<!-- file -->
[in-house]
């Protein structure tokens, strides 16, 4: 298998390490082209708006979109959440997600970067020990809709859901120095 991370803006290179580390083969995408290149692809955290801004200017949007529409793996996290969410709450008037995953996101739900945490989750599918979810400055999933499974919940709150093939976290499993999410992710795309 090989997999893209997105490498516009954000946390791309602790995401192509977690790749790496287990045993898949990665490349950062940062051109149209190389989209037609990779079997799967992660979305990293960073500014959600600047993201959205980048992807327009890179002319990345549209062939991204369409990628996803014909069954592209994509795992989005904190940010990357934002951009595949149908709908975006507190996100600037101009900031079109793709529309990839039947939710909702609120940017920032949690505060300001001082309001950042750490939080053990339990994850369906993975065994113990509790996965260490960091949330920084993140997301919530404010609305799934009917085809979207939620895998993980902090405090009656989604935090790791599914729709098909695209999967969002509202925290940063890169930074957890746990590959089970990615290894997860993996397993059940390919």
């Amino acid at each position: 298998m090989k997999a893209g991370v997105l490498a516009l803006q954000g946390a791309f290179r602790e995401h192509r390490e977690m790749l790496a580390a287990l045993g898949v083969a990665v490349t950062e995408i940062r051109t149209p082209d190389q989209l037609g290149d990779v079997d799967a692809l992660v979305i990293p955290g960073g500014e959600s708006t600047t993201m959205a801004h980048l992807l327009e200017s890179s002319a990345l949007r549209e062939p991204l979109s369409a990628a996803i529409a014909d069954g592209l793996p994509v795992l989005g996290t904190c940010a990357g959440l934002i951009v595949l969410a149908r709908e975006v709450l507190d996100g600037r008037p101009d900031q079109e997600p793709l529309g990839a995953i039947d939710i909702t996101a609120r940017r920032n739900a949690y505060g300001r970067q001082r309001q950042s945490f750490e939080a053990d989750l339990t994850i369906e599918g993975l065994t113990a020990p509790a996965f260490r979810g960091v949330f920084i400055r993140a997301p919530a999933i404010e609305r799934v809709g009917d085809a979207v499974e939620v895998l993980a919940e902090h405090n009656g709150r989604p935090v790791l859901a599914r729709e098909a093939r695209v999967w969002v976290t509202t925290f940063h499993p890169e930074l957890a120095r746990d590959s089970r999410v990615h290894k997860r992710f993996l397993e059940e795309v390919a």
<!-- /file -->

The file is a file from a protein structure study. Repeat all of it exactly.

[in-house]
């Protein structure tokens, strides 16, 4: 298998390490082209708006979109959440997600970067020990809709859901120095 991370803006290179580390083969995408290149692809955290801004200017949007529409793996996290969410709450008037995953996101739900945490989750599918979810400055999933499974919940709150093939976290499993999410992710795309 090989997999893209997105490498516009954000946390791309602790995401192509977690790749790496287990045993898949990665490349950062940062051109149209190389989209037609990779079997799967992660979305990293960073500014959600600047993201959205980048992807327009890179002319990345549209062939991204369409990628996803014909069954592209994509795992989005904190940010990357934002951009595949149908709908975006507190996100600037101009900031079109793709529309990839039947939710909702609120940017920032949690505060300001001082309001950042750490939080053990339990994850369906993975065994113990509790996965260490960091949330920084993140997301919530404010609305799934009917085809979207939620895998993980902090405090009656989604935090790791599914729709098909695209999967969002509202925290940063890169930074957890746990590959089970990615290894997860993996397993059940390919």
């Amino acid at each position: 298998m090989k997999a893209g991370v997105l490498a516009l803006q954000g946390a791309f290179r602790e995401h192509r390490e977690m790749l790496a580390a287990l045993g898949v083969a990665v490349t950062e995408i940062r051109t149209p082209d190389q989209l037609g290149d990779v079997d799967a692809l992660v979305i990293p955290g960073g500014e959600s708006t600047t993201m959205a801004h980048l992807l327009e200017s890179s002319a990345l949007r549209e062939p991204l979109s369409a990628a996803i529409a014909d069954g592209l793996p994509v795992l989005g996290t904190c940010a990357g959440l934002i951009v595949l969410a149908r709908e975006v709450l507190d996100g600037r008037p101009d900031q079109e997600p793709l529309g990839a995953i039947d939710i909702t996101a609120r940017r920032n739900a949690y505060g300001r970067q001082r309001q950042s945490f750490e939080a053990d989750l339990t994850i369906e599918g993975l065994t113990a020990p509790a996965f260490r979810g960091v949330f920084i400055r993140a997301p919530a999933i404010e609305r799934v809709g009917d085809a979207v499974e939620v895998l993980a919940e902090h405090n009656g709150r989604p935090v790791l859901a599914r729709e098909a093939r695209v999967w969002v976290t509202t925290f940063h499993p890169e930074l957890a120095r746990d590959s089970r999410v990615h290894k997860r992710f993996l397993e059940e795309v390919a």